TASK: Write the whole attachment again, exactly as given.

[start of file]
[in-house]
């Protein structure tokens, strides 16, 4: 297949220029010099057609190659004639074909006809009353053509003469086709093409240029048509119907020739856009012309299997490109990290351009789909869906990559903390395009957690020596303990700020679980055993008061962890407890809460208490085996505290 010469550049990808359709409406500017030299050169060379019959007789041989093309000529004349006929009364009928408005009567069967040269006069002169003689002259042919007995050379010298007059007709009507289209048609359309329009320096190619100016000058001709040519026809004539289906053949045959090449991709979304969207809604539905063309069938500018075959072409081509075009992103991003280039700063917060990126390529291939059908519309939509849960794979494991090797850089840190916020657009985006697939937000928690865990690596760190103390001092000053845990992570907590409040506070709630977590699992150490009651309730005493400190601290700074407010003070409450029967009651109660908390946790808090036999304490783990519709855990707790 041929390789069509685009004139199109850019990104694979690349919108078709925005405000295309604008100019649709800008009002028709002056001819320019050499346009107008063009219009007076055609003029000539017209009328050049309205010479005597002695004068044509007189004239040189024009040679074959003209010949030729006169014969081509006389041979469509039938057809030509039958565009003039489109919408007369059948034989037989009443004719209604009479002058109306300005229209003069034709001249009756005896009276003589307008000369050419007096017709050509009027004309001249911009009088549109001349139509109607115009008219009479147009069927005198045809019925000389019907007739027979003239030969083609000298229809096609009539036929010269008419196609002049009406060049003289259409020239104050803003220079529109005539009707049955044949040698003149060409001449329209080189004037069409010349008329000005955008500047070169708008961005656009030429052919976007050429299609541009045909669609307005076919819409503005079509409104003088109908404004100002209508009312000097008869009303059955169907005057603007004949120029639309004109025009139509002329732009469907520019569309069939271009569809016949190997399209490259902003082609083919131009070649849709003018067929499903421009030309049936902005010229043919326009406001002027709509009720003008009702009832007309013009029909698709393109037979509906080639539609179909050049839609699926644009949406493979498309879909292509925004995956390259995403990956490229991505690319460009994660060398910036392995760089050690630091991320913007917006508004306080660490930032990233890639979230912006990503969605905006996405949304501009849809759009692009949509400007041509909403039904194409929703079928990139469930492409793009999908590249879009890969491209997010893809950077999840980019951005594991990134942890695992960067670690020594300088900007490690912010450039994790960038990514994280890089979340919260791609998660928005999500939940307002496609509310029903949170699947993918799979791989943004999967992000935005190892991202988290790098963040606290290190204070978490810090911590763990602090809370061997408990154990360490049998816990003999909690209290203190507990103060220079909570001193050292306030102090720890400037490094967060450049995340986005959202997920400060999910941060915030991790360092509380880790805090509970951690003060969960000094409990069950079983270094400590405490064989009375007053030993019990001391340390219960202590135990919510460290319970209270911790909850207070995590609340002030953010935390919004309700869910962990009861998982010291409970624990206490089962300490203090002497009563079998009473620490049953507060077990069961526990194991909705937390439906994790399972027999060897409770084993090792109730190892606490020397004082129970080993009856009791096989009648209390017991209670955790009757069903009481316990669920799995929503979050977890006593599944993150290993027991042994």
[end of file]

[in-house]
């Protein structure tokens, strides 16, 4: 297949220029010099057609190659004639074909006809009353053509003469086709093409240029048509119907020739856009012309299997490109990290351009789909869906990559903390395009957690020596303990700020679980055993008061962890407890809460208490085996505290 010469550049990808359709409406500017030299050169060379019959007789041989093309000529004349006929009364009928408005009567069967040269006069002169003689002259042919007995050379010298007059007709009507289209048609359309329009320096190619100016000058001709040519026809004539289906053949045959090449991709979304969207809604539905063309069938500018075959072409081509075009992103991003280039700063917060990126390529291939059908519309939509849960794979494991090797850089840190916020657009985006697939937000928690865990690596760190103390001092000053845990992570907590409040506070709630977590699992150490009651309730005493400190601290700074407010003070409450029967009651109660908390946790808090036999304490783990519709855990707790 041929390789069509685009004139199109850019990104694979690349919108078709925005405000295309604008100019649709800008009002028709002056001819320019050499346009107008063009219009007076055609003029000539017209009328050049309205010479005597002695004068044509007189004239040189024009040679074959003209010949030729006169014969081509006389041979469509039938057809030509039958565009003039489109919408007369059948034989037989009443004719209604009479002058109306300005229209003069034709001249009756005896009276003589307008000369050419007096017709050509009027004309001249911009009088549109001349139509109607115009008219009479147009069927005198045809019925000389019907007739027979003239030969083609000298229809096609009539036929010269008419196609002049009406060049003289259409020239104050803003220079529109005539009707049955044949040698003149060409001449329209080189004037069409010349008329000005955008500047070169708008961005656009030429052919976007050429299609541009045909669609307005076919819409503005079509409104003088109908404004100002209508009312000097008869009303059955169907005057603007004949120029639309004109025009139509002329732009469907520019569309069939271009569809016949190997399209490259902003082609083919131009070649849709003018067929499903421009030309049936902005010229043919326009406001002027709509009720003008009702009832007309013009029909698709393109037979509906080639539609179909050049839609699926644009949406493979498309879909292509925004995956390259995403990956490229991505690319460009994660060398910036392995760089050690630091991320913007917006508004306080660490930032990233890639979230912006990503969605905006996405949304501009849809759009692009949509400007041509909403039904194409929703079928990139469930492409793009999908590249879009890969491209997010893809950077999840980019951005594991990134942890695992960067670690020594300088900007490690912010450039994790960038990514994280890089979340919260791609998660928005999500939940307002496609509310029903949170699947993918799979791989943004999967992000935005190892991202988290790098963040606290290190204070978490810090911590763990602090809370061997408990154990360490049998816990003999909690209290203190507990103060220079909570001193050292306030102090720890400037490094967060450049995340986005959202997920400060999910941060915030991790360092509380880790805090509970951690003060969960000094409990069950079983270094400590405490064989009375007053030993019990001391340390219960202590135990919510460290319970209270911790909850207070995590609340002030953010935390919004309700869910962990009861998982010291409970624990206490089962300490203090002497009563079998009473620490049953507060077990069961526990194991909705937390439906994790399972027999060897409770084993090792109730190892606490020397004082129970080993009856009791096989009648209390017991209670955790009757069903009481316990669920799995929503979050977890006593599944993150290993027991042994």